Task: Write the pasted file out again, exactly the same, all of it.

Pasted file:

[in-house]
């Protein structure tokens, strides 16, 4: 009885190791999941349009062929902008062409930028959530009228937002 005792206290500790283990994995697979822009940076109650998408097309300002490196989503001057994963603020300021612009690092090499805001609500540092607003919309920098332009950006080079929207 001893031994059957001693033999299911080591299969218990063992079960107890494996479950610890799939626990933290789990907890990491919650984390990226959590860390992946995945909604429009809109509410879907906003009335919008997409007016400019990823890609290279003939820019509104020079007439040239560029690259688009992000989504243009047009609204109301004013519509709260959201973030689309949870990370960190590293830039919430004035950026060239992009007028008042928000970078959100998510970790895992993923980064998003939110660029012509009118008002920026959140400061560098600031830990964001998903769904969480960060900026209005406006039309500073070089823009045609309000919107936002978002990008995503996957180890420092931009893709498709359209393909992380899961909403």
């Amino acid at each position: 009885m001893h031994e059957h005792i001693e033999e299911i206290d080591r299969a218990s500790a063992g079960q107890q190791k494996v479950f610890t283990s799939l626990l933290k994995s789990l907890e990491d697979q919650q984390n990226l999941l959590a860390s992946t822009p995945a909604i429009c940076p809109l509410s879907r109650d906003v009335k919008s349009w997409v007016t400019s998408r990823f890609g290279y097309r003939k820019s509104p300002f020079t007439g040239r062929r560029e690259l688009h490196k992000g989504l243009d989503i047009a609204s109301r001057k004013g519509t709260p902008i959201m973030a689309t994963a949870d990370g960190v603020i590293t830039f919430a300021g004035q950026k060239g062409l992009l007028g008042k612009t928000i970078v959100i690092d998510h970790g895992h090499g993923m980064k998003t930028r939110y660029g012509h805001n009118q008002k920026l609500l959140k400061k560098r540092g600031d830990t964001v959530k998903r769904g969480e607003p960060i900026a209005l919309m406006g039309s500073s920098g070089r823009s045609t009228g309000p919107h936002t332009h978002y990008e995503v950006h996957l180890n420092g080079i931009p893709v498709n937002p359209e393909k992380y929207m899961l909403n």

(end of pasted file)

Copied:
[in-house]
């Protein structure tokens, strides 16, 4: 009885190791999941349009062929902008062409930028959530009228937002 005792206290500790283990994995697979822009940076109650998408097309300002490196989503001057994963603020300021612009690092090499805001609500540092607003919309920098332009950006080079929207 001893031994059957001693033999299911080591299969218990063992079960107890494996479950610890799939626990933290789990907890990491919650984390990226959590860390992946995945909604429009809109509410879907906003009335919008997409007016400019990823890609290279003939820019509104020079007439040239560029690259688009992000989504243009047009609204109301004013519509709260959201973030689309949870990370960190590293830039919430004035950026060239992009007028008042928000970078959100998510970790895992993923980064998003939110660029012509009118008002920026959140400061560098600031830990964001998903769904969480960060900026209005406006039309500073070089823009045609309000919107936002978002990008995503996957180890420092931009893709498709359209393909992380899961909403």
């Amino acid at each position: 009885m001893h031994e059957h005792i001693e033999e299911i206290d080591r299969a218990s500790a063992g079960q107890q190791k494996v479950f610890t283990s799939l626990l933290k994995s789990l907890e990491d697979q919650q984390n990226l999941l959590a860390s992946t822009p995945a909604i429009c940076p809109l509410s879907r109650d906003v009335k919008s349009w997409v007016t400019s998408r990823f890609g290279y097309r003939k820019s509104p300002f020079t007439g040239r062929r560029e690259l688009h490196k992000g989504l243009d989503i047009a609204s109301r001057k004013g519509t709260p902008i959201m973030a689309t994963a949870d990370g960190v603020i590293t830039f919430a300021g004035q950026k060239g062409l992009l007028g008042k612009t928000i970078v959100i690092d998510h970790g895992h090499g993923m980064k998003t930028r939110y660029g012509h805001n009118q008002k920026l609500l959140k400061k560098r540092g600031d830990t964001v959530k998903r769904g969480e607003p960060i900026a209005l919309m406006g039309s500073s920098g070089r823009s045609t009228g309000p919107h936002t332009h978002y990008e995503v950006h996957l180890n420092g080079i931009p893709v498709n937002p359209e393909k992380y929207m899961l909403n």